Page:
Equation 2.PNG

Obviously, the value of the mode shape at the reference location must be significant for all the modes to be measured. If this is done then the FRFs measured will have strong response of the modes of the system. But if the value of the mode shape at the reference location is not significant for one or more modes of the system, then the FRFs may not contain strong response for all the modes of the system. This will make the modal parameter estimation process more difficult.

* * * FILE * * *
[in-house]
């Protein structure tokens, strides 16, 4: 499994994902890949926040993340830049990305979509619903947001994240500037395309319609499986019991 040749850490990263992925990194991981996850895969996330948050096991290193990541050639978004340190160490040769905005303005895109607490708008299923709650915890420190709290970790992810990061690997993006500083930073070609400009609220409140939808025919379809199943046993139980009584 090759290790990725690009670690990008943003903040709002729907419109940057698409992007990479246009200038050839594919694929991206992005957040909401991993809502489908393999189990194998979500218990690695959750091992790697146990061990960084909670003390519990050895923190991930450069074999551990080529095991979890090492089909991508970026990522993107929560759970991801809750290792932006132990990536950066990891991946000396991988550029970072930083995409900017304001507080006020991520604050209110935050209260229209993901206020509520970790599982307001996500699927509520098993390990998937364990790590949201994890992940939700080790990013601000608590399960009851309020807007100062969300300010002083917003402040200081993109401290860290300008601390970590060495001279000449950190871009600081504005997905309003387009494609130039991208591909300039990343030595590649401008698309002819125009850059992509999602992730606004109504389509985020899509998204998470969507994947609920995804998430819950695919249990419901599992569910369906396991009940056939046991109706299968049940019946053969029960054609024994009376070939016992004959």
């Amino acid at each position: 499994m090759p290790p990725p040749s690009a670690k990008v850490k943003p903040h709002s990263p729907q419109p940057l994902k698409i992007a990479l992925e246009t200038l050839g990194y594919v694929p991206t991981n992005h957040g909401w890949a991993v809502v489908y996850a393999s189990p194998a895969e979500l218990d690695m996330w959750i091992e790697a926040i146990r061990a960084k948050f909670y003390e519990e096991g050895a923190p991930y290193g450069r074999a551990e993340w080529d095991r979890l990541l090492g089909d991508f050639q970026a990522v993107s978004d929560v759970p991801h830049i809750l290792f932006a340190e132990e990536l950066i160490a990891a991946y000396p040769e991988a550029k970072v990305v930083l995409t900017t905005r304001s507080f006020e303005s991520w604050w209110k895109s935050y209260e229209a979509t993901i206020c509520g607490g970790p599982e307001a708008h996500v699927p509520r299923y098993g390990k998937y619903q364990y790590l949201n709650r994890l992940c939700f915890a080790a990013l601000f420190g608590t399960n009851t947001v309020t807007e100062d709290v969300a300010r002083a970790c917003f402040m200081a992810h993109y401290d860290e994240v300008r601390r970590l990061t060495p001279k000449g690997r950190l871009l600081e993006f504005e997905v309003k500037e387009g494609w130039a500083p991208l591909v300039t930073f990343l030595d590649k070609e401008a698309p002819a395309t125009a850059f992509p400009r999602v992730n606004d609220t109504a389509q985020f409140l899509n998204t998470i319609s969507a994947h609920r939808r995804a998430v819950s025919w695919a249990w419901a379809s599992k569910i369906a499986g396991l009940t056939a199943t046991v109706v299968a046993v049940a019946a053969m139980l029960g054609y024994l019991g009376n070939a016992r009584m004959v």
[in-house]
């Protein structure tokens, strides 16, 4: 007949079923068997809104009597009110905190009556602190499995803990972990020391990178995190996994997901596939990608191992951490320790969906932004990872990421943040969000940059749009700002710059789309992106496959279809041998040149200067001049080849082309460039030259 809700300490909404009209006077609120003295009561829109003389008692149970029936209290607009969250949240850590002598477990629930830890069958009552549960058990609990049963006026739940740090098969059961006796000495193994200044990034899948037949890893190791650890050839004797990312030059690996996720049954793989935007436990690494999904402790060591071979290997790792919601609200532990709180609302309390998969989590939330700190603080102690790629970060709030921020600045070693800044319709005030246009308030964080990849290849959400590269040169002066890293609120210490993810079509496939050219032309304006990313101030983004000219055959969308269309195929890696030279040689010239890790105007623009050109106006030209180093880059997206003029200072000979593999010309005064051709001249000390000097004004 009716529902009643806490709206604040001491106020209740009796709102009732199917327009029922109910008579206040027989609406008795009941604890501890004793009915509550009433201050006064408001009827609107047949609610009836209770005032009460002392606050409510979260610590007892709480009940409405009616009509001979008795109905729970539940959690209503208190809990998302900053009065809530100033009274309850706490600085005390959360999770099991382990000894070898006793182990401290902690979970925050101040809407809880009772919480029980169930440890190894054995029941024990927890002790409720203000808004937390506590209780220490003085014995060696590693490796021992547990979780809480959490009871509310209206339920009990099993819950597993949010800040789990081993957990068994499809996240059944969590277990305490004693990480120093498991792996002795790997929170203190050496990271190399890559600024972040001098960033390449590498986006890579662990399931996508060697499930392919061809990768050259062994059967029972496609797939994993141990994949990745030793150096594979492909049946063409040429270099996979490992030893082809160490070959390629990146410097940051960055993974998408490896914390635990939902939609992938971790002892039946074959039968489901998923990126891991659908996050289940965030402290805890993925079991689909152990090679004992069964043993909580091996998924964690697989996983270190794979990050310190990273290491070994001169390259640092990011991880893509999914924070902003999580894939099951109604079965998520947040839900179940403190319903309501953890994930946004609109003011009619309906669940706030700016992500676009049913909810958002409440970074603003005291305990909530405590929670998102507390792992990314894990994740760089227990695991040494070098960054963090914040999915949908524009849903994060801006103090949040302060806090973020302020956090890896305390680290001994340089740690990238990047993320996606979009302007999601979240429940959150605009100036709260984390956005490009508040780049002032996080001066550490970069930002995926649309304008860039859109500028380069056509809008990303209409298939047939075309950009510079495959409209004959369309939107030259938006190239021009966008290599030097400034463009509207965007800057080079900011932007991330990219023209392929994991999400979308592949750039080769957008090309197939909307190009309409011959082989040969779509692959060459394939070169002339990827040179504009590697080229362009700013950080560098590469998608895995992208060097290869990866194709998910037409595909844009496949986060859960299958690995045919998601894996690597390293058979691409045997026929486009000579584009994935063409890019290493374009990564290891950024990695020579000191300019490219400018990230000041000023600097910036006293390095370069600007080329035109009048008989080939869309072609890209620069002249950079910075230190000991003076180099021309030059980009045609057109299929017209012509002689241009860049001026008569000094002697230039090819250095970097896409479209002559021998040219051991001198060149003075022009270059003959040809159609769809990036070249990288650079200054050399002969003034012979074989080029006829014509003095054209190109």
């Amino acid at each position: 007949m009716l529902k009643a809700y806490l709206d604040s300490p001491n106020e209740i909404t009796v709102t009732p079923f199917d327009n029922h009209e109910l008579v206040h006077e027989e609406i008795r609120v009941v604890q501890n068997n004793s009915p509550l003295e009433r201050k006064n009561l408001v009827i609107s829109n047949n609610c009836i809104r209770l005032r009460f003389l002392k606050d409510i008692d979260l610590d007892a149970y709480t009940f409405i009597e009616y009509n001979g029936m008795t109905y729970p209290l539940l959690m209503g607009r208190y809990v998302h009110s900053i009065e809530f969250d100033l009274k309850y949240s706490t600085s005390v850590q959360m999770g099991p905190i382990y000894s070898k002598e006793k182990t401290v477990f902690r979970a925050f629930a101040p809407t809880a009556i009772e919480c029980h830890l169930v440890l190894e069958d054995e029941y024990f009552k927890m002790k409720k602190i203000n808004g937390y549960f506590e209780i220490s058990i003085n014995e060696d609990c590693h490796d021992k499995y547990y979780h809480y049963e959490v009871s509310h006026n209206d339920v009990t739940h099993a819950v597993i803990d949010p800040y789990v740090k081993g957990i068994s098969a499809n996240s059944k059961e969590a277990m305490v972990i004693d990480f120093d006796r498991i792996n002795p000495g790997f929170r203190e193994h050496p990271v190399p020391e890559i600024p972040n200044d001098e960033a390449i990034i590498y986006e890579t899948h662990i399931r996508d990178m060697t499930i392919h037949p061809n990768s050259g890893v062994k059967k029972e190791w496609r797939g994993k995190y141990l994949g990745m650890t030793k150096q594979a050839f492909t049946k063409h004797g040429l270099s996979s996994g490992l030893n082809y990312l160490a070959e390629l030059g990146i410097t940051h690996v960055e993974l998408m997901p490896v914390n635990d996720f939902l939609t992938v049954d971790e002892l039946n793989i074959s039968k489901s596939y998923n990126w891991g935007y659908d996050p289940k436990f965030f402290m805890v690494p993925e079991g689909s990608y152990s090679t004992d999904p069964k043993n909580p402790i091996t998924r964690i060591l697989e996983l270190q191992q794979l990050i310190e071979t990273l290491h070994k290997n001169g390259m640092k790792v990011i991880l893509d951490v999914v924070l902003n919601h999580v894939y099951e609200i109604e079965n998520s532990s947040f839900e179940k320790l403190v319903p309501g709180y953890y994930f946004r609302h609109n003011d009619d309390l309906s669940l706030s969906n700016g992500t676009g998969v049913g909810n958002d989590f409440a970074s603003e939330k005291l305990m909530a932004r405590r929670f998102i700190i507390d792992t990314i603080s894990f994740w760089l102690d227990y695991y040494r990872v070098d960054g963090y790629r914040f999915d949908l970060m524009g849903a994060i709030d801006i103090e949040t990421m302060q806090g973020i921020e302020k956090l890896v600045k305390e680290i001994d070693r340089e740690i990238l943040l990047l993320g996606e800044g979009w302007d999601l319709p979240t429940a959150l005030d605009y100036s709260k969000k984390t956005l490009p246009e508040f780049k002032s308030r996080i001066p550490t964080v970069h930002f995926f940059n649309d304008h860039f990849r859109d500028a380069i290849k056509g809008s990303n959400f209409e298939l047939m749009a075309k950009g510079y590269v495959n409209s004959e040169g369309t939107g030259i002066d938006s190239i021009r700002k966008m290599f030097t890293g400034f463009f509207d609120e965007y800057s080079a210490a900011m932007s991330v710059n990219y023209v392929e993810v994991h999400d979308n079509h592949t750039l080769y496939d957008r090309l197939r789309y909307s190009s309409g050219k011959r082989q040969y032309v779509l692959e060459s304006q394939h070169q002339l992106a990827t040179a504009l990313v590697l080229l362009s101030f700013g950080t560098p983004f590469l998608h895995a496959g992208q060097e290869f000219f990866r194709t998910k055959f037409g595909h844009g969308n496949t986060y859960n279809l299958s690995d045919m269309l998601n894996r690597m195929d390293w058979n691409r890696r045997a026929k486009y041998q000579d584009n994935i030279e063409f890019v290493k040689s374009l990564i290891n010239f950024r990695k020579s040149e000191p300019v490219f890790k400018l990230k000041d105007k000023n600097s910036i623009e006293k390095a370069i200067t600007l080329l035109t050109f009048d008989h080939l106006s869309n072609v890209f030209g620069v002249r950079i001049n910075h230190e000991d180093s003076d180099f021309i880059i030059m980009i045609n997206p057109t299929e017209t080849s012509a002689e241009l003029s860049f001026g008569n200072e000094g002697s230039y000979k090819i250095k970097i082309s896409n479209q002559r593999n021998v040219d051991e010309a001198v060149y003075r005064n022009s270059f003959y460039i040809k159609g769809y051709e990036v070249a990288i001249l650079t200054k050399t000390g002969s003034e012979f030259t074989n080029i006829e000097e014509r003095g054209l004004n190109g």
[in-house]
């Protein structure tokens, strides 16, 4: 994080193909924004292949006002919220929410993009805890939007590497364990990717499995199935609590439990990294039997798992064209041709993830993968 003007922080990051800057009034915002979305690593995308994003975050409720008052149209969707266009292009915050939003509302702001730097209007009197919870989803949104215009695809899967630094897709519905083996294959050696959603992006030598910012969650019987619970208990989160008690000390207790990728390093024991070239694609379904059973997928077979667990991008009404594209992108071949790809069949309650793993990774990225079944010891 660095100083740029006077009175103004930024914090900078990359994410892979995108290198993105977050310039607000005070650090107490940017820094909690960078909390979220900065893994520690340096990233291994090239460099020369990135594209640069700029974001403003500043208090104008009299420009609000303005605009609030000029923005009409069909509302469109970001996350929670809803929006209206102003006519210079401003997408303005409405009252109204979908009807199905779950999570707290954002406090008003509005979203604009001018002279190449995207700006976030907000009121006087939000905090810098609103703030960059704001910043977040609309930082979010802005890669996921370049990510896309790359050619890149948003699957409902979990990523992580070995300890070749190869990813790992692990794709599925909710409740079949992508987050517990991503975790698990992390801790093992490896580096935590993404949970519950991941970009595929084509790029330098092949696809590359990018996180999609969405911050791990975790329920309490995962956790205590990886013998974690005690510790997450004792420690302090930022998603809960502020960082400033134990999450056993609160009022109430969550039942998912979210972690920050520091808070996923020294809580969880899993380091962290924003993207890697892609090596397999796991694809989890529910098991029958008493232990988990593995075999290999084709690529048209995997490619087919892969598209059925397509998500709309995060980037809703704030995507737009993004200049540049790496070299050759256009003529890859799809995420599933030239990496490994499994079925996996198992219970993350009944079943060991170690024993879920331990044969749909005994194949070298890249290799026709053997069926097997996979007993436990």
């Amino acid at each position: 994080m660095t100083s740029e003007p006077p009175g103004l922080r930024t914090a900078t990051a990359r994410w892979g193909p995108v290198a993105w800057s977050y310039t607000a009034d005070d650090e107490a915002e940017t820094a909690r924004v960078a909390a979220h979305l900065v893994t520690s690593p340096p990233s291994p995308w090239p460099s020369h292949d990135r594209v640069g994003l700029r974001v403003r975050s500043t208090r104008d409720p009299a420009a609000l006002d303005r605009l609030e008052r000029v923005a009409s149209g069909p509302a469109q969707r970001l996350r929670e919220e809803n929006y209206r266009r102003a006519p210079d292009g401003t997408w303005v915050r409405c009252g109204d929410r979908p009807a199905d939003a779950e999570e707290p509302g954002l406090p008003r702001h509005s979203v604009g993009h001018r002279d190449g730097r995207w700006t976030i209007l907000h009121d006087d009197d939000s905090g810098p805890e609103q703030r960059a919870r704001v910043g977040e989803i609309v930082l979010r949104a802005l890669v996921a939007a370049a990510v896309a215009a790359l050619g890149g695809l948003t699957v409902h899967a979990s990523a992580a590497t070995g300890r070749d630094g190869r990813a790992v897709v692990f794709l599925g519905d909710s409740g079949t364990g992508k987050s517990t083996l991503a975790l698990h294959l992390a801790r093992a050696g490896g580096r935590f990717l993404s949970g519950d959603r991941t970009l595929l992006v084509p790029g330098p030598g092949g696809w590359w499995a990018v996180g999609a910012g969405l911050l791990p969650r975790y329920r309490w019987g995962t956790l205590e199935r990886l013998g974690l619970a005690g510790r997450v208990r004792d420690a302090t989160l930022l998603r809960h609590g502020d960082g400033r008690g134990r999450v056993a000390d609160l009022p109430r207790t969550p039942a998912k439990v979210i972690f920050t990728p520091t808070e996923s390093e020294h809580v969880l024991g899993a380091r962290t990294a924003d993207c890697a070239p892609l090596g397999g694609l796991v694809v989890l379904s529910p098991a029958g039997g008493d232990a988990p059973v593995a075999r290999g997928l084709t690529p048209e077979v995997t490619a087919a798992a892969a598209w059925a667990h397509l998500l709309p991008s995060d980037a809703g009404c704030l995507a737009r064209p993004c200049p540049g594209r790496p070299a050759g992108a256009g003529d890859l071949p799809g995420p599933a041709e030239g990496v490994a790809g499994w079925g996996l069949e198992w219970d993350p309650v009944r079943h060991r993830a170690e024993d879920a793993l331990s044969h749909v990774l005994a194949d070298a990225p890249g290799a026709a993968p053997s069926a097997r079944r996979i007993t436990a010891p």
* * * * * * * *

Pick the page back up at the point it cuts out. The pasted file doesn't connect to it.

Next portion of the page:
So if an analytical model is available, then the mode shapes can be reviewed to select optimal reference locations. One simple tool that is often used is the drive point residue. Basically, this is an assessment of the mode shape represented as a residue

Equation 3.PNG

This is a common tool used in preliminary assessment usually called a Pre-Test Analysis. Of course there are other tools such as Mode Shape Summation, MODMAC, Effective Independence, along with others that are beyond what can be discussed here. But what if a finite element model is not available or (let me say this quietly) what if the model is not correct. So we need to be able to select the references without any previous knowledge or assistance from an analytical model.